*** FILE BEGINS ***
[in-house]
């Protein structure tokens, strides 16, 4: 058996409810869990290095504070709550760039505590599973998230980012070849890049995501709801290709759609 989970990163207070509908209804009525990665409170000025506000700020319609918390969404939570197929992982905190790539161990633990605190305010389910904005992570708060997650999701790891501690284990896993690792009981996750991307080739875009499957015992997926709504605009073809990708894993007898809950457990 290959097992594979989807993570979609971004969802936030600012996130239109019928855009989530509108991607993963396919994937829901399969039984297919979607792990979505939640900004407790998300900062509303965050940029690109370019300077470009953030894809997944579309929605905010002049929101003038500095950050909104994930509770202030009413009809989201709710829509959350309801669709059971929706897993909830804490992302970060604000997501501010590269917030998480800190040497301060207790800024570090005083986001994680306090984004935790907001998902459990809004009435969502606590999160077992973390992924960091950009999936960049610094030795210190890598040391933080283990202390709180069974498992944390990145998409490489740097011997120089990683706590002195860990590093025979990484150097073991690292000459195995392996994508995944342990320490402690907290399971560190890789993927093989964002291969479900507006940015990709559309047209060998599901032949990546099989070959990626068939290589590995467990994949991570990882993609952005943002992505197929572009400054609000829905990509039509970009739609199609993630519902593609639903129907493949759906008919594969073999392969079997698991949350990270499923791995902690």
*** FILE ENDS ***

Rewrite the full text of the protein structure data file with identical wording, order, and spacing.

[in-house]
């Protein structure tokens, strides 16, 4: 058996409810869990290095504070709550760039505590599973998230980012070849890049995501709801290709759609 989970990163207070509908209804009525990665409170000025506000700020319609918390969404939570197929992982905190790539161990633990605190305010389910904005992570708060997650999701790891501690284990896993690792009981996750991307080739875009499957015992997926709504605009073809990708894993007898809950457990 290959097992594979989807993570979609971004969802936030600012996130239109019928855009989530509108991607993963396919994937829901399969039984297919979607792990979505939640900004407790998300900062509303965050940029690109370019300077470009953030894809997944579309929605905010002049929101003038500095950050909104994930509770202030009413009809989201709710829509959350309801669709059971929706897993909830804490992302970060604000997501501010590269917030998480800190040497301060207790800024570090005083986001994680306090984004935790907001998902459990809004009435969502606590999160077992973390992924960091950009999936960049610094030795210190890598040391933080283990202390709180069974498992944390990145998409490489740097011997120089990683706590002195860990590093025979990484150097073991690292000459195995392996994508995944342990320490402690907290399971560190890789993927093989964002291969479900507006940015990709559309047209060998599901032949990546099989070959990626068939290589590995467990994949991570990882993609952005943002992505197929572009400054609000829905990509039509970009739609199609993630519902593609639903129907493949759906008919594969073999392969079997698991949350990270499923791995902690």